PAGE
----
Project description:<h4>Background</h4>Long-term evolution of sex chromosomes is a dynamic process shaped by gene gain and gene loss. Sex chromosome gene traffic has been studied in XY and ZW systems but no detailed analyses have been carried out for haploid phase UV sex chromosomes. Here, we explore sex-specific sequences of seven brown algal species to understand the dynamics of the sex-determining region (SDR) gene content across 100 million years of evolution.<h4>Results</h4>A core set of sex-linked genes is conserved across all the species investigated, but we also identify modifications of both the U and the V SDRs that occurred in a lineage-specific fashion. These modifications involve gene loss, gene gain and relocation of genes from the SDR to autosomes. Evolutionary analyses suggest that the SDR genes are evolving rapidly and that this is due to relaxed purifying selection. Expression analysis indicates that genes that were acquired from the autosomes have been retained in the SDR because they confer a sex-specific role in reproduction. By examining retroposed genes in Saccharina japonica, we demonstrate that UV sex chromosomes have generated a disproportionate number of functional orphan retrogenes compared with autosomes. Movement of genes out of the UV sex chromosome could be a means to compensate for gene loss from the non-recombining region, as has been suggested for Y-derived retrogenes in XY sexual systems.<h4>Conclusion</h4>This study provides the first analysis of gene traffic in a haploid UV system and identifies several features of general relevance to the evolution of sex chromosomes.
Project description:BACKGROUND: Short-chain dehydrogenases/reductases (SDRs) form one of the largest and oldest NAD(P)(H) dependent oxidoreductase families. Despite a conserved 'Rossmann-fold' structure, members of the SDR superfamily exhibit low sequence similarities, which constituted a bottleneck in terms of identification. Recent classification methods, relying on hidden-Markov models (HMMs), improved identification and enabled the construction of a nomenclature. However, functional annotations of plant SDRs remain scarce. RESULTS: Wide-scale analyses were performed on ten plant genomes. The combination of hidden Markov model (HMM) based analyses and similarity searches led to the construction of an exhaustive inventory of plant SDR. With 68 to 315 members found in each analysed genome, the inventory confirmed the over-representation of SDRs in plants compared to animals, fungi and prokaryotes. The plant SDRs were first classified into three major types - 'classical', 'extended' and 'divergent' - but a minority (10% of the predicted SDRs) could not be classified into these general types ('unknown' or 'atypical' types). In a second step, we could categorize the vast majority of land plant SDRs into a set of 49 families. Out of these 49 families, 35 appeared early during evolution since they are commonly found through all the Green Lineage. Yet, some SDR families - tropinone reductase-like proteins (SDR65C), 'ABA2-like'-NAD dehydrogenase (SDR110C), 'salutaridine/menthone-reductase-like' proteins (SDR114C), 'dihydroflavonol 4-reductase'-like proteins (SDR108E) and 'isoflavone-reductase-like' (SDR460A) proteins - have undergone significant functional diversification within vascular plants since they diverged from Bryophytes. Interestingly, these diversified families are either involved in the secondary metabolism routes (terpenoids, alkaloids, phenolics) or participate in developmental processes (hormone biosynthesis or catabolism, flower development), in opposition to SDR families involved in primary metabolism which are poorly diversified. CONCLUSION: The application of HMMs to plant genomes enabled us to identify 49 families that encompass all Angiosperms ('higher plants') SDRs, each family being sufficiently conserved to enable simpler analyses based only on overall sequence similarity. The multiplicity of SDRs in plant kingdom is mainly explained by the diversification of large families involved in different secondary metabolism pathways, suggesting that the chemical diversification that accompanied the emergence of vascular plants acted as a driving force for SDR evolution.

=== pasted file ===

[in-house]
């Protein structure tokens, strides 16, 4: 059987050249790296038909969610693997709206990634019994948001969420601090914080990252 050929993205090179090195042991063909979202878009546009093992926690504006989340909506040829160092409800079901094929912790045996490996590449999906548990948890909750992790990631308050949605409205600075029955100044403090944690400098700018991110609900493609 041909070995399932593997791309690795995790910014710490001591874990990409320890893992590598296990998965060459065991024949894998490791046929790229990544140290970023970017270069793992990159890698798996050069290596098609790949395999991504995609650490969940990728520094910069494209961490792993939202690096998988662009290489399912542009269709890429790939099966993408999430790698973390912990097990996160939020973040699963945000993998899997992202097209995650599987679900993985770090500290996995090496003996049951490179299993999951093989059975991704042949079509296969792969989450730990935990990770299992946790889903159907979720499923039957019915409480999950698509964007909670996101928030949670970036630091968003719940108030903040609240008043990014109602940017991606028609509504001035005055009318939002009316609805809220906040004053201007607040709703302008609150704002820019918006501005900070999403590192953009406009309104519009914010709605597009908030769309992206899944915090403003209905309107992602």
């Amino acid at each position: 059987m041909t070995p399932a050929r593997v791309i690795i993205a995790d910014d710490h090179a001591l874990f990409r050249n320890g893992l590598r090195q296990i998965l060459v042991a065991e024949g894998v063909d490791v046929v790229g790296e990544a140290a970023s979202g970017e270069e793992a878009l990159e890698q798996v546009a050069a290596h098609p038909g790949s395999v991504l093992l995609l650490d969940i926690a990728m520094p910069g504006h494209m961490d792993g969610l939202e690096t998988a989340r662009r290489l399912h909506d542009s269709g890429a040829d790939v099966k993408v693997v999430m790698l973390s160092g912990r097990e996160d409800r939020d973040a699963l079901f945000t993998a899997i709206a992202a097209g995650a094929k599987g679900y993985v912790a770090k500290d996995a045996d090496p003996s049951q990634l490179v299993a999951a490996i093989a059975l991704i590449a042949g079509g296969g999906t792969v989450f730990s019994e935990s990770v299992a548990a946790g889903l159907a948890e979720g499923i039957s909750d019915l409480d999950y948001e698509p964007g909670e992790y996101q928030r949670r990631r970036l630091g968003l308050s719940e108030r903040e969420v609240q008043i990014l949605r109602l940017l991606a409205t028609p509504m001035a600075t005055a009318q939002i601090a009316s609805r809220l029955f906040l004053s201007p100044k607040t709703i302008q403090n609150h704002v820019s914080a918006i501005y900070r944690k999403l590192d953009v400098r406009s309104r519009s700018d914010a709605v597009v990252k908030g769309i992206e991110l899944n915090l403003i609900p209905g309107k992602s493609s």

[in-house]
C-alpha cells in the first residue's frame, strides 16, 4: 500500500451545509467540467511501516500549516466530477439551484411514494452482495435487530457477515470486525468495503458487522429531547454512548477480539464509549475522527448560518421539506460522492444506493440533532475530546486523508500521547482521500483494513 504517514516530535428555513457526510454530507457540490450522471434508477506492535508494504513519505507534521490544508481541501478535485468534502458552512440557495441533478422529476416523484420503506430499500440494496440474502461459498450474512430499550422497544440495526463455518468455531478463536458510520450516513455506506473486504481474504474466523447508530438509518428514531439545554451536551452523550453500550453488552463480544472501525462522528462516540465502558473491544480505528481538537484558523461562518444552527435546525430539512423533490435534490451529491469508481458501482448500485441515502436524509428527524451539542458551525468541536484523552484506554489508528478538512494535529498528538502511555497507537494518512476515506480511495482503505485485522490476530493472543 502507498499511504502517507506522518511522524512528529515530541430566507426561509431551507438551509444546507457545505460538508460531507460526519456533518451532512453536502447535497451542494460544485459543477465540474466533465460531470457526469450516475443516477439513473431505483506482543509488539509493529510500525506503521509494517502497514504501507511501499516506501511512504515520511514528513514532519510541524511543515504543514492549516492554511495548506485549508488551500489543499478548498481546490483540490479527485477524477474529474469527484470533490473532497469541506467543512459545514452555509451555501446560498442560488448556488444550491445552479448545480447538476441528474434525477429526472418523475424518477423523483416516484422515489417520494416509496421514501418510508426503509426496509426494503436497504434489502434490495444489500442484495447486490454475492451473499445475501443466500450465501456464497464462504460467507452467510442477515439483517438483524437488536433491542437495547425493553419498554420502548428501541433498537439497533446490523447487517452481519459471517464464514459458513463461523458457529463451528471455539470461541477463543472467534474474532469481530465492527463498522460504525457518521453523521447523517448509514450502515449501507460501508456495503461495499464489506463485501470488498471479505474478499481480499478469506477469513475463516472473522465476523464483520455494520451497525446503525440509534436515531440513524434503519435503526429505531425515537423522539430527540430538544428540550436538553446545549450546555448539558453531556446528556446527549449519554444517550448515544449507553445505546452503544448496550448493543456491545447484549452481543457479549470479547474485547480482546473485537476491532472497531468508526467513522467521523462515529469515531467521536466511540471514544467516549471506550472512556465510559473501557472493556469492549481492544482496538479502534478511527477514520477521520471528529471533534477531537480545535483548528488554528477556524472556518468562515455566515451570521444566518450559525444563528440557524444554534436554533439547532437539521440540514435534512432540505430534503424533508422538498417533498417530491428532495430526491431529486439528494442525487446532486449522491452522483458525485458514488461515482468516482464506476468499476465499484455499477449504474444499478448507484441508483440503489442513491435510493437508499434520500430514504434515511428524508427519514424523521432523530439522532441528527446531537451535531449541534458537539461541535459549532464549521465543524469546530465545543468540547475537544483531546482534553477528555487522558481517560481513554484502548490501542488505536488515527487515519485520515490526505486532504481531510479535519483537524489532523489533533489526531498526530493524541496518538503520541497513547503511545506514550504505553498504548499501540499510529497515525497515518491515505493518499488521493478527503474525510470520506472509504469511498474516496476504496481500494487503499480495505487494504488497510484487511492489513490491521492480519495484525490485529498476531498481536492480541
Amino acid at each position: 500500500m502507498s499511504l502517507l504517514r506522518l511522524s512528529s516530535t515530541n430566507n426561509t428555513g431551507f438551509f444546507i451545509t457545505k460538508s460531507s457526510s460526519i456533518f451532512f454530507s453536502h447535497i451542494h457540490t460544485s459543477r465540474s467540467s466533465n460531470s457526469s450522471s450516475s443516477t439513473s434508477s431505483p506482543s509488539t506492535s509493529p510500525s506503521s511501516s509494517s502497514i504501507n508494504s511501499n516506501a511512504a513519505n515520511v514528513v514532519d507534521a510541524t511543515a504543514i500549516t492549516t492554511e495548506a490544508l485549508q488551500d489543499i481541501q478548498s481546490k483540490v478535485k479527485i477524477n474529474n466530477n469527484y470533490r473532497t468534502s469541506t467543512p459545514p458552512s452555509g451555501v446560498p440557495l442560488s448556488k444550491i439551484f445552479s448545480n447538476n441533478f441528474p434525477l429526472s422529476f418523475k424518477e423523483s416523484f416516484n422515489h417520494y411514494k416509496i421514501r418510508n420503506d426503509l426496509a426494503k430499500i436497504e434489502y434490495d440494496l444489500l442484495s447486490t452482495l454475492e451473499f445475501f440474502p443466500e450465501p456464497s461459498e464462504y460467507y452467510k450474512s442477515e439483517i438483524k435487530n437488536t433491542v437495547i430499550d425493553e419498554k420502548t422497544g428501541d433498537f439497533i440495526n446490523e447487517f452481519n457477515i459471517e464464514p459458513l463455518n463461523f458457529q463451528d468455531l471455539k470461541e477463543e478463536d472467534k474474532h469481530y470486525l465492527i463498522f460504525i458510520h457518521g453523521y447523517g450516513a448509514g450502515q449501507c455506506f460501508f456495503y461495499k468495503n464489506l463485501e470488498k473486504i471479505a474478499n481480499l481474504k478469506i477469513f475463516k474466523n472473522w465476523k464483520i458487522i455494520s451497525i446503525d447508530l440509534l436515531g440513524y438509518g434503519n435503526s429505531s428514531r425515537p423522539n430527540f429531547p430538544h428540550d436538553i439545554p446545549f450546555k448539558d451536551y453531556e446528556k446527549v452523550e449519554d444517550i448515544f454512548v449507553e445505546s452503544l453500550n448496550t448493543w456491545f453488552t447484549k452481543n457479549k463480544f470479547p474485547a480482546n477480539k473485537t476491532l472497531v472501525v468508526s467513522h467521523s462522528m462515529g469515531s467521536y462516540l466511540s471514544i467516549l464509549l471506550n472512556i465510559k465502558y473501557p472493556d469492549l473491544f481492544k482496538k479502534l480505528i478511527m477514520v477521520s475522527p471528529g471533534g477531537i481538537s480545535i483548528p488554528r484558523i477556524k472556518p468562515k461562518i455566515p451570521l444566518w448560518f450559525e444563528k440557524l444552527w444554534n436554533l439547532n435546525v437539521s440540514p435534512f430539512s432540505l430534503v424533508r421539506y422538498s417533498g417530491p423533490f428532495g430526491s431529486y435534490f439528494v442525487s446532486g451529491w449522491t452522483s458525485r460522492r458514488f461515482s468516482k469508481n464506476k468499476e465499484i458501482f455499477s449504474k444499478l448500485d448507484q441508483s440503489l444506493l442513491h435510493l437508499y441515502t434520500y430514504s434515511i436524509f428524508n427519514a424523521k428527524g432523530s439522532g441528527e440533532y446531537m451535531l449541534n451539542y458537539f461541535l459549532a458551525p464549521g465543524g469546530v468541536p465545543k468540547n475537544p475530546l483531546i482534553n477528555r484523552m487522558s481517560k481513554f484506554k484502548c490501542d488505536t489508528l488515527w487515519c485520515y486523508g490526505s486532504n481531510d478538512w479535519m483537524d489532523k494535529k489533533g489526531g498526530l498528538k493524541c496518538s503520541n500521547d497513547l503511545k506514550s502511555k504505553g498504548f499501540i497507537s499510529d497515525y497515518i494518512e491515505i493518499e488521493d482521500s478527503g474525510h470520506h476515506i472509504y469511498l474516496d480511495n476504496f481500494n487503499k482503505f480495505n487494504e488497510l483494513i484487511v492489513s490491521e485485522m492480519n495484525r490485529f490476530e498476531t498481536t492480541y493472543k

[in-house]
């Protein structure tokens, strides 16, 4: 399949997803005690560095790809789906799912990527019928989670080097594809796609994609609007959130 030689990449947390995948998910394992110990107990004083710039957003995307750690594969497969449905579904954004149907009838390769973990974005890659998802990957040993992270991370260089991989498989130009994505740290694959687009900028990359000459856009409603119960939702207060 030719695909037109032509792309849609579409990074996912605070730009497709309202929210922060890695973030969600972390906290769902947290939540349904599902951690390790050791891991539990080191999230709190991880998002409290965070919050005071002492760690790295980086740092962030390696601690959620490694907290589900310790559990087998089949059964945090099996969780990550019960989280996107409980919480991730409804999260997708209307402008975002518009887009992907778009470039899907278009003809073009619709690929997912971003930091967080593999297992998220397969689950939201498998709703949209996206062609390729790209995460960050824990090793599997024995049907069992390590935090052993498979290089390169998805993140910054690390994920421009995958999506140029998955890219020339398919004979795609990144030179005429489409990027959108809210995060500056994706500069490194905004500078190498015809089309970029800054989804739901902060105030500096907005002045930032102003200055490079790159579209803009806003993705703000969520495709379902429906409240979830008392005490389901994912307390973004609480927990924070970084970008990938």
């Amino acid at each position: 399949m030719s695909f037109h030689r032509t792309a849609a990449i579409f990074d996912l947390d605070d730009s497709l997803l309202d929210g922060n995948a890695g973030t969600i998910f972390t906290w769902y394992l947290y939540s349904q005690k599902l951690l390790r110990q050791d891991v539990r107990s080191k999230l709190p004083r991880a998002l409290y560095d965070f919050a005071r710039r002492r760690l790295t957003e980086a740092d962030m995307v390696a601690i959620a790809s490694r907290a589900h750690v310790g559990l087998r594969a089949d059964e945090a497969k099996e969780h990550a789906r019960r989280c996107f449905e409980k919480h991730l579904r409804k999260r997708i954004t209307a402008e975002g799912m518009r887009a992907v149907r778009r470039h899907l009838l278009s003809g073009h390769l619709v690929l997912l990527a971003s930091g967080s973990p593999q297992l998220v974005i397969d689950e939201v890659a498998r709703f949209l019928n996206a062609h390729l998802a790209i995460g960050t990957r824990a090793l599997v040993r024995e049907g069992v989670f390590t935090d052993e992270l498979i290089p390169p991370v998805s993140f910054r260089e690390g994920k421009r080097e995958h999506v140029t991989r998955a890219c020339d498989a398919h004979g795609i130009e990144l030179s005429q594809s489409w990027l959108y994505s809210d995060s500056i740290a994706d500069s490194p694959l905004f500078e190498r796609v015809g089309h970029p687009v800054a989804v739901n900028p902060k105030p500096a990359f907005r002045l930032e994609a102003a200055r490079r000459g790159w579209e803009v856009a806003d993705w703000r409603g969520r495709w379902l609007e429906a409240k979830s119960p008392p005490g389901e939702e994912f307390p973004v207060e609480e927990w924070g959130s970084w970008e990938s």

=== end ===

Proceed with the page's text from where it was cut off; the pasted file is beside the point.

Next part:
Project description:The complete chloroplast genome of <i>Populus wilsonii</i> was reconstructed by reference-based assembly using whole-genome sequencing data. The total chloroplast genome size of <i>P. wilsonii</i> was 158,080?bp in length, including a pair of inverted repeat regions (IRs) of 27,749?bp each, a large single-copy region (LSC) of 85,949?bp and a small single-copy region (SSC) of 16,633?bp. A total of 133 genes were predicted from the chloroplast genome, including 86 protein-coding genes, 39 tRNA genes and eight rRNA genes. Among these genes, 20 genes occurred in IRs, containing nine protein-coding genes, seven tRNA genes and four rRNA genes. The GC content of <i>P. wilsonii</i> chloroplast genome was 36.6%. The phylogenetic analysis with 15 other species showed that <i>P. wilsonii</i> was closely clustered with <i>Populus cathayana</i>. The complete chloroplast genome of <i>P. wilsonii</i> provides new insights into <i>Populus</i> evolutionary and genomic studies.